It’s not unusual for energy-monitoring gadgets to show the real-time power draw of a device and not much else.
The Energenie allows you to set the price per kilowatt-hour (kWh) charged by your electricity provider and calculate how much use is costing you in hard currency. Knowledge is power, and you’ll be able to find out which devices cost the most to run. You’ll also benefit by finding out which appliances cost less than you thought.
UK Price: £15 Website: https://energenie4u.co.uk/index.php/catalogue/product/ENER007
Most homes have several devices – from torches to TV remotes – that take standard AA or AAA batteries. The most economically efficient way to power these gadgets is to replace disposable batteries with a decent set of rechargeable cells. The Logitech MX mouse takes a rechargeable AA battery and has a micro USB port on the front. When the charge indicator blinks red, simply plug the mouse in to recharge it, saving a few mouseless hours while the batteries are recharged elsewhere. Considering the cost, it’s hard to see this as a money-saving switch, but if your mouse needs replacing anyway, it’s worth a look. Price: Around £55 Website: http://www.logitech.com/en-gb/support/performance-mouse-mx?crid=398
Short showers can be a hard habit to make, so Waterpebble breaks you in gently. It sits near the plughole in the shower basin and measures the amount of water passing by. It calibrates itself from its first use, then gradually reduces the amount of time you’re in the shower via a traffic light system. An amber light indicates you’re halfway through, and red means you’ve gone over. Showers use around nine litres of water per minute, so a saving of two minutes per person across a household of four could save over 500 litres per week, which is great for households on water meters, but it’s also half a tonne of water each week that doesn’t need heating.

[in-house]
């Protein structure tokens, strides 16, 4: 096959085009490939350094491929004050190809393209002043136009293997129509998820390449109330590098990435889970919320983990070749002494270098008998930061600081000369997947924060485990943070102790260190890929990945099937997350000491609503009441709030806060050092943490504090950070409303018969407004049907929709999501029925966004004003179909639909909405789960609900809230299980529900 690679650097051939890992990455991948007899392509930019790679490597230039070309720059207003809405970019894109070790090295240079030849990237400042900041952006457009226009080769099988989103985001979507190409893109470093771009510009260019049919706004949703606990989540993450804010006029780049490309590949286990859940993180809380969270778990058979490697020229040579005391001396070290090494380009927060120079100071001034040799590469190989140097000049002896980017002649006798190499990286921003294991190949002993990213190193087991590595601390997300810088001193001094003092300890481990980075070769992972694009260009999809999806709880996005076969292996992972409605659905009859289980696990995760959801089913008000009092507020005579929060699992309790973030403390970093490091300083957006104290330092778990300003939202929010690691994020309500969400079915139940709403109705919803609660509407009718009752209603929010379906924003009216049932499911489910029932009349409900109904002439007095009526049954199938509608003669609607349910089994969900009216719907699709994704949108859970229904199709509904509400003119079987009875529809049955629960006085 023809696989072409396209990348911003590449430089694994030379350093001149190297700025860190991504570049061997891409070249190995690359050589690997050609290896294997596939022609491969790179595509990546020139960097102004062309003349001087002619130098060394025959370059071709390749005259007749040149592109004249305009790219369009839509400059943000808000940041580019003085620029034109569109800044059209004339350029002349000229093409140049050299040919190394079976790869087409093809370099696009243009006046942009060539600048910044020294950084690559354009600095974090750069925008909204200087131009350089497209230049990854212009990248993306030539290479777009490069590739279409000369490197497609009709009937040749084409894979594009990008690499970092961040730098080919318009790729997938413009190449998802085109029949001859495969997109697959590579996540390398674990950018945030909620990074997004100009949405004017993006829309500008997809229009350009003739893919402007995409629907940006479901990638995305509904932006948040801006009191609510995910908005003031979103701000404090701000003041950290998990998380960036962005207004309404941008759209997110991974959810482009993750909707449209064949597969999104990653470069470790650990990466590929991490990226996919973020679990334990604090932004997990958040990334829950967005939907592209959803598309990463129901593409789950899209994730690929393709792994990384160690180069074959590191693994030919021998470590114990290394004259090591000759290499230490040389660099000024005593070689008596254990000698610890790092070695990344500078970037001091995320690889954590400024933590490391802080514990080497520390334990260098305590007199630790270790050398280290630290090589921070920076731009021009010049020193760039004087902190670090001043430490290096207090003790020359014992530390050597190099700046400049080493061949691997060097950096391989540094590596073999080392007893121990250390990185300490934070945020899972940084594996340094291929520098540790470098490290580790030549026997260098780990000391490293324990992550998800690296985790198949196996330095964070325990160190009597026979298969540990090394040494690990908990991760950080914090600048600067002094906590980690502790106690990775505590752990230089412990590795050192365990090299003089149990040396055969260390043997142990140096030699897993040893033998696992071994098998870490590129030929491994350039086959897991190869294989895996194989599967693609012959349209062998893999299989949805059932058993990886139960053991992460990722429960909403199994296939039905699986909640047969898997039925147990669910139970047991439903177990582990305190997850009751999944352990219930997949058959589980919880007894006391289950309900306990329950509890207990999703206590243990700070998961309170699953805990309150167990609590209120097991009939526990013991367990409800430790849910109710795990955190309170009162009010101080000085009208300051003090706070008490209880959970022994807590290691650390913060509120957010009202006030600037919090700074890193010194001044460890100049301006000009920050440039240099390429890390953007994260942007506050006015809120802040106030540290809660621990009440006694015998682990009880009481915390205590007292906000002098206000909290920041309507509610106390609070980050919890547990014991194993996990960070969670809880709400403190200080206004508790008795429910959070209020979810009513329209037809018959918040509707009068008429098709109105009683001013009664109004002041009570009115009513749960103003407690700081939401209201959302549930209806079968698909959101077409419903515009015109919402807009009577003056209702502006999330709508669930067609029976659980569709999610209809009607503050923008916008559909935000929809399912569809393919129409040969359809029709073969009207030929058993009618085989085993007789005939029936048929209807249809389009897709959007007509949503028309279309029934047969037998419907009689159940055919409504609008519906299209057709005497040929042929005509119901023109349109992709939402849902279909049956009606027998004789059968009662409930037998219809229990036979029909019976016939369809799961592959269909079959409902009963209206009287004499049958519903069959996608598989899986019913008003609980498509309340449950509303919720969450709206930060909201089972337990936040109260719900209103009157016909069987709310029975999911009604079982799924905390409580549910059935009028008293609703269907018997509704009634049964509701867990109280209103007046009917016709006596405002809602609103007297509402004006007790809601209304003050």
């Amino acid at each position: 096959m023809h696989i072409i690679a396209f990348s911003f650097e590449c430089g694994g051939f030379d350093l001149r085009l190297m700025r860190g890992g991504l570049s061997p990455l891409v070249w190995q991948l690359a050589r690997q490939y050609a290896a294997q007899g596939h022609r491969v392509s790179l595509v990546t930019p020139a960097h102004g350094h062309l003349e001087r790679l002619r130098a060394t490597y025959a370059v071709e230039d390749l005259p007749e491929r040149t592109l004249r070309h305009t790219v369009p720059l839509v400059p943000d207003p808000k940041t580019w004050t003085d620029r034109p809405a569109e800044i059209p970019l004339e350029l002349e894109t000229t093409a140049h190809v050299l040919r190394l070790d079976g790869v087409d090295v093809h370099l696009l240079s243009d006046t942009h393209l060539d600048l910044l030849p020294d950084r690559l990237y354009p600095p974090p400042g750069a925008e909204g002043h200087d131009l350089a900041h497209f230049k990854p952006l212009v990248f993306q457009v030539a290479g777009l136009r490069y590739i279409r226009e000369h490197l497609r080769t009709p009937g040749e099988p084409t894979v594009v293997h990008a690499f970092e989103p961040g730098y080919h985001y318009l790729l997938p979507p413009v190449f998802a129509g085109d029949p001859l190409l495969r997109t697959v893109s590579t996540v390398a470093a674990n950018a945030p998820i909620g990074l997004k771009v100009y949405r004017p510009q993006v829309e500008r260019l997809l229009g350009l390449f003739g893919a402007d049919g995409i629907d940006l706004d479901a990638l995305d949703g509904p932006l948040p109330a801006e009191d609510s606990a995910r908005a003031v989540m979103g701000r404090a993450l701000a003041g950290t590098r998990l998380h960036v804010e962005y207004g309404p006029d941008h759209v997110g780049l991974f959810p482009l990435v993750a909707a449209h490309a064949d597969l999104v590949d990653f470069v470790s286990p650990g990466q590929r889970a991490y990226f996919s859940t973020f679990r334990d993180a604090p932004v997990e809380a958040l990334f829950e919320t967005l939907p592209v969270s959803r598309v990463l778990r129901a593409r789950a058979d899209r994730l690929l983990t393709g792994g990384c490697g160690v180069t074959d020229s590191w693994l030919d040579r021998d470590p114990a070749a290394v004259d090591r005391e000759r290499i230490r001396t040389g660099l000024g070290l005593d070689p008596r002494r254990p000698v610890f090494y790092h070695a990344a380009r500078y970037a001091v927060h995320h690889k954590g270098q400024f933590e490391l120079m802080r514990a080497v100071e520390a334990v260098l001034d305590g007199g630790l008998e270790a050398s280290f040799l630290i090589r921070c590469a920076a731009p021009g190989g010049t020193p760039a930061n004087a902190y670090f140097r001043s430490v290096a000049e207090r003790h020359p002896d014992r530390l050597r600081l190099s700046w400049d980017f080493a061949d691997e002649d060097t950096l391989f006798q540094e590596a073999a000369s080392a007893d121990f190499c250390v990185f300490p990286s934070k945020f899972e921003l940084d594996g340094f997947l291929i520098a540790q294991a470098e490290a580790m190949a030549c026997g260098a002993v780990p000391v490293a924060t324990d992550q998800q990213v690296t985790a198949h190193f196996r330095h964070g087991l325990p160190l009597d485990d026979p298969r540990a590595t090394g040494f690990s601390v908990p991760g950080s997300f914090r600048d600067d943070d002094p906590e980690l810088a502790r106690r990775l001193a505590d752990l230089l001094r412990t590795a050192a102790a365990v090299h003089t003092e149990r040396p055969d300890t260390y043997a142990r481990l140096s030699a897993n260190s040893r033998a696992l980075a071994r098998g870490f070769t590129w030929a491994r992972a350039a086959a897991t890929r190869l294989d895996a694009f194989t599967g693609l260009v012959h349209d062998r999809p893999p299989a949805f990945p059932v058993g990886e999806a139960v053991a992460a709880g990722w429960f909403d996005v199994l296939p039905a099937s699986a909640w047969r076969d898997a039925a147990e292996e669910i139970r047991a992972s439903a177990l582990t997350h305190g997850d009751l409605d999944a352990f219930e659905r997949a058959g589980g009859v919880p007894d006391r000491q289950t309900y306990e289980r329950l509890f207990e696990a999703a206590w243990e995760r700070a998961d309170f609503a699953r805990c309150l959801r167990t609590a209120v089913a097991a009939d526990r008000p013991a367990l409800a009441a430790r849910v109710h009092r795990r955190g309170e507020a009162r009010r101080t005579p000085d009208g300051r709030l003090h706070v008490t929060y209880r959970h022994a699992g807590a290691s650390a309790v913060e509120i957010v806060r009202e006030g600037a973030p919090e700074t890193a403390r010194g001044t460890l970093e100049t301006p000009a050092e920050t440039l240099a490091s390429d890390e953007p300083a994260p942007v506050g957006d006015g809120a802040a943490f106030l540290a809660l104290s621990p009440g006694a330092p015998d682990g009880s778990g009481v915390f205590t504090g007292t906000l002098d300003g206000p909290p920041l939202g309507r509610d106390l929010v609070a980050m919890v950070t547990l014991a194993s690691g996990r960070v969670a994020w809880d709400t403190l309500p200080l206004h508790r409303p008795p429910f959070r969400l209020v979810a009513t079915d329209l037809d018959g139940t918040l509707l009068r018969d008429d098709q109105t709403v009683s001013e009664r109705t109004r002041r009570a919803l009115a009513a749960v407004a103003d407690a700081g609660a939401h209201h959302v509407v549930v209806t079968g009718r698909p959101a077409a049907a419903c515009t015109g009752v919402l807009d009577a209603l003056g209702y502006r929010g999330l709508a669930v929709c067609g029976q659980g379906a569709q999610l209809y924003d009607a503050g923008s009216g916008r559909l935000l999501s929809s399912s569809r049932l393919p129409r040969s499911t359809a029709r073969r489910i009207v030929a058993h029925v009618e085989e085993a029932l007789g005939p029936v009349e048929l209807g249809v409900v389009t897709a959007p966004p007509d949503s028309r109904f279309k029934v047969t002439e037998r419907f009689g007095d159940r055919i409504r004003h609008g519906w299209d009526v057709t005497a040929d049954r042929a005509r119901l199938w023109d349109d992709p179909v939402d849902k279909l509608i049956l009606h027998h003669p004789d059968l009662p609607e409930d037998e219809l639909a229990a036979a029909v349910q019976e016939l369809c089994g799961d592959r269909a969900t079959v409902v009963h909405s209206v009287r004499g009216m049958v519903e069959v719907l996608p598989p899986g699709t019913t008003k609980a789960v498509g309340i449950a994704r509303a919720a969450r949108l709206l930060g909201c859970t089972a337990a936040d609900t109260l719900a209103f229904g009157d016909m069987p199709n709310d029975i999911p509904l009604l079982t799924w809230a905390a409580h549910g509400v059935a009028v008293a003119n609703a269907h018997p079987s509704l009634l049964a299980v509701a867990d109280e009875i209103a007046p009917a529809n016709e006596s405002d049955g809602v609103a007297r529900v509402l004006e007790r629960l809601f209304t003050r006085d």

The U Vue Black Single Socket Electric Money Monitor in the USA works in a similar way to the Wattson UK smart meter (below)
You attach a monitor to any household’s power plug and the unit shows how much power is being used.
The Wattson works in a similar way to the British Gas Energysmart meter (below) – attach a monitor to the household’s incoming power line and the wireless base unit shows how much power is being used. The design is neat and tidy, with a soft colour underglow, while the surface provides an at-a-glance look at energy consumption. For those who have taken the leap and installed solar panels to turn sunlight into electricity, the Solar Plus version performs the neat trick of glowing green when the panels are generating more electricity than the household is using, giving you the satisfaction of knowing that your household is being powered free. Price: Around £135 Website: http://www.diykyoto.com/uk/aboutus/wattson-solar-plus
The hot-water heating radiator is nearly 160 years old, and its design hasn’t changed much over the years. The Radiator Booster MK3 seeks to bring it up to date, using a small fan to circulate hot air around the room. According to the manufacturer, the Radiator Booster warms rooms faster, which should mean lower energy use, but be aware that this will come at the expense of noise – the Radiator Booster’s small fan will need to turn whenever you switch on the radiator. Price: Around £25 Website: www.radiatorbooster.net
British Gas Energysmart
Staying on top of domestic electricity use is simple if you pay attention to your bills, but they can be hard to decipher. However, monitor power consumption in real time and you’ll soon notice the inefficiencies. Energysmart is a gadget that’s free for British Gas customers and comes in two parts. One clips to a cable alongside your electricity meter, and the second is a wireless monitor with a colour display that shows power consumption as it happens.
The claimed annual saving of £195 depends on switching energy tariffs, but British Gas estimates that customers could reduce their power consumption by around 12 per cent. Price: Free to British Gas customers Website: http://www.britishgas.co.uk/products-and-services/gas-and-electricity/energysmart.html